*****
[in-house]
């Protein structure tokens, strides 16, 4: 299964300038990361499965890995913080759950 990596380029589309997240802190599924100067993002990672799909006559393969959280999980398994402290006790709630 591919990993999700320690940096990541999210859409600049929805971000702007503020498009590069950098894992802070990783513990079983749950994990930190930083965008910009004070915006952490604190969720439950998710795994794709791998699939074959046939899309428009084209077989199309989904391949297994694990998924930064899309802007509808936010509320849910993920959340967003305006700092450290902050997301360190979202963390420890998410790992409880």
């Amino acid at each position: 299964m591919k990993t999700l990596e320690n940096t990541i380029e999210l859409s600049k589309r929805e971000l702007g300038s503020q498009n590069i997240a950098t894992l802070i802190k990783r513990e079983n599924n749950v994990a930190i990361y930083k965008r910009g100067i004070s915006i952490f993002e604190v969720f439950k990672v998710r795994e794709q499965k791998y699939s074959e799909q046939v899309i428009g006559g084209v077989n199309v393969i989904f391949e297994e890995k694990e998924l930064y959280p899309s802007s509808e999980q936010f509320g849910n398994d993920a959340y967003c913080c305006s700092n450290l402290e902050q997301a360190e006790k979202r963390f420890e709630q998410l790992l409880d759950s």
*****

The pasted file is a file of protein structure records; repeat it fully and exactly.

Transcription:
[in-house]
């Protein structure tokens, strides 16, 4: 299964300038990361499965890995913080759950 990596380029589309997240802190599924100067993002990672799909006559393969959280999980398994402290006790709630 591919990993999700320690940096990541999210859409600049929805971000702007503020498009590069950098894992802070990783513990079983749950994990930190930083965008910009004070915006952490604190969720439950998710795994794709791998699939074959046939899309428009084209077989199309989904391949297994694990998924930064899309802007509808936010509320849910993920959340967003305006700092450290902050997301360190979202963390420890998410790992409880």
């Amino acid at each position: 299964m591919k990993t999700l990596e320690n940096t990541i380029e999210l859409s600049k589309r929805e971000l702007g300038s503020q498009n590069i997240a950098t894992l802070i802190k990783r513990e079983n599924n749950v994990a930190i990361y930083k965008r910009g100067i004070s915006i952490f993002e604190v969720f439950k990672v998710r795994e794709q499965k791998y699939s074959e799909q046939v899309i428009g006559g084209v077989n199309v393969i989904f391949e297994e890995k694990e998924l930064y959280p899309s802007s509808e999980q936010f509320g849910n398994d993920a959340y967003c913080c305006s700092n450290l402290e902050q997301a360190e006790k979202r963390f420890e709630q998410l790992l409880d759950s």